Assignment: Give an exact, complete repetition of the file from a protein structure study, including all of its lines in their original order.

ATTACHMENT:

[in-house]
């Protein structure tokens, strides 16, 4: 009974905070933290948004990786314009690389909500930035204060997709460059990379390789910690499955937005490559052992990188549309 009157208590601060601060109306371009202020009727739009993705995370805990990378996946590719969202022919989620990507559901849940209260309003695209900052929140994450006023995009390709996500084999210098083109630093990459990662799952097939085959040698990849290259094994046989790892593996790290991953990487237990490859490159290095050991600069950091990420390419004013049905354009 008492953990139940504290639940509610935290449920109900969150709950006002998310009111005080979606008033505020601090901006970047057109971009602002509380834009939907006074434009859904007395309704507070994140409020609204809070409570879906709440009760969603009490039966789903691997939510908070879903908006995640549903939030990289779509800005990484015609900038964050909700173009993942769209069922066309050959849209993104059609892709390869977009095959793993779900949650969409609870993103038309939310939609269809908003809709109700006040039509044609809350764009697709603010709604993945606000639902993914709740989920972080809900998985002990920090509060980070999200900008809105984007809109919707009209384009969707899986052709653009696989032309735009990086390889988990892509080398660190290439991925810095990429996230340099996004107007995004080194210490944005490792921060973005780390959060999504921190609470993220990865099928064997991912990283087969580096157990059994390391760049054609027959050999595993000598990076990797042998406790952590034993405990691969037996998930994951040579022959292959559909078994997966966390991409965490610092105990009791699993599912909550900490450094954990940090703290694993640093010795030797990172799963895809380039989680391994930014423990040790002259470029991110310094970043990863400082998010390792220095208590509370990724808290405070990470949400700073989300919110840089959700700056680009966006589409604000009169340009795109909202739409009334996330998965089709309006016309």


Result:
[in-house]
């Protein structure tokens, strides 16, 4: 009974905070933290948004990786314009690389909500930035204060997709460059990379390789910690499955937005490559052992990188549309 009157208590601060601060109306371009202020009727739009993705995370805990990378996946590719969202022919989620990507559901849940209260309003695209900052929140994450006023995009390709996500084999210098083109630093990459990662799952097939085959040698990849290259094994046989790892593996790290991953990487237990490859490159290095050991600069950091990420390419004013049905354009 008492953990139940504290639940509610935290449920109900969150709950006002998310009111005080979606008033505020601090901006970047057109971009602002509380834009939907006074434009859904007395309704507070994140409020609204809070409570879906709440009760969603009490039966789903691997939510908070879903908006995640549903939030990289779509800005990484015609900038964050909700173009993942769209069922066309050959849209993104059609892709390869977009095959793993779900949650969409609870993103038309939310939609269809908003809709109700006040039509044609809350764009697709603010709604993945606000639902993914709740989920972080809900998985002990920090509060980070999200900008809105984007809109919707009209384009969707899986052709653009696989032309735009990086390889988990892509080398660190290439991925810095990429996230340099996004107007995004080194210490944005490792921060973005780390959060999504921190609470993220990865099928064997991912990283087969580096157990059994390391760049054609027959050999595993000598990076990797042998406790952590034993405990691969037996998930994951040579022959292959559909078994997966966390991409965490610092105990009791699993599912909550900490450094954990940090703290694993640093010795030797990172799963895809380039989680391994930014423990040790002259470029991110310094970043990863400082998010390792220095208590509370990724808290405070990470949400700073989300919110840089959700700056680009966006589409604000009169340009795109909202739409009334996330998965089709309006016309």